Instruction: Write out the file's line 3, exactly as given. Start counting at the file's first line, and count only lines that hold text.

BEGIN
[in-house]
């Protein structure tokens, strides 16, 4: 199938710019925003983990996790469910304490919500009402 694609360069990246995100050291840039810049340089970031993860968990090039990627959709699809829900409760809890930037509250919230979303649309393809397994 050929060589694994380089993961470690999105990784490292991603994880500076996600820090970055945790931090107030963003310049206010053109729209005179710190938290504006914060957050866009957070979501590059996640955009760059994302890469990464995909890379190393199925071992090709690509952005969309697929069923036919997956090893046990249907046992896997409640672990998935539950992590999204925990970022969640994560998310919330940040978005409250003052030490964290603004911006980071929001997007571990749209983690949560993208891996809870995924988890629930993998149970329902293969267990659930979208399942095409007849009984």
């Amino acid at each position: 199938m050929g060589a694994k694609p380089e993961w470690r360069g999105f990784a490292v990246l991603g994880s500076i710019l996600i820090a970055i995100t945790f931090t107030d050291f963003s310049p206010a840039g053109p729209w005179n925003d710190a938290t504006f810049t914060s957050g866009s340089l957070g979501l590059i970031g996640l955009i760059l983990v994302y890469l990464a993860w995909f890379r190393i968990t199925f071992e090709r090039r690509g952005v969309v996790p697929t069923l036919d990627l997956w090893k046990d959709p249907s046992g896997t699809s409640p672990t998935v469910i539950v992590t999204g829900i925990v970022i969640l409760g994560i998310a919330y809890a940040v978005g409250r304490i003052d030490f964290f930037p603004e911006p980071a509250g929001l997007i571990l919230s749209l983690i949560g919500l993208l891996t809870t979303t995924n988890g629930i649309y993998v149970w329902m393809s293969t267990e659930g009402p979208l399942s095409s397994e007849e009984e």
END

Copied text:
């Amino acid at each position: 199938m050929g060589a694994k694609p380089e993961w470690r360069g999105f990784a490292v990246l991603g994880s500076i710019l996600i820090a970055i995100t945790f931090t107030d050291f963003s310049p206010a840039g053109p729209w005179n925003d710190a938290t504006f810049t914060s957050g866009s340089l957070g979501l590059i970031g996640l955009i760059l983990v994302y890469l990464a993860w995909f890379r190393i968990t199925f071992e090709r090039r690509g952005v969309v996790p697929t069923l036919d990627l997956w090893k046990d959709p249907s046992g896997t699809s409640p672990t998935v469910i539950v992590t999204g829900i925990v970022i969640l409760g994560i998310a919330y809890a940040v978005g409250r304490i003052d030490f964290f930037p603004e911006p980071a509250g929001l997007i571990l919230s749209l983690i949560g919500l993208l891996t809870t979303t995924n988890g629930i649309y993998v149970w329902m393809s293969t267990e659930g009402p979208l399942s095409s397994e007849e009984e």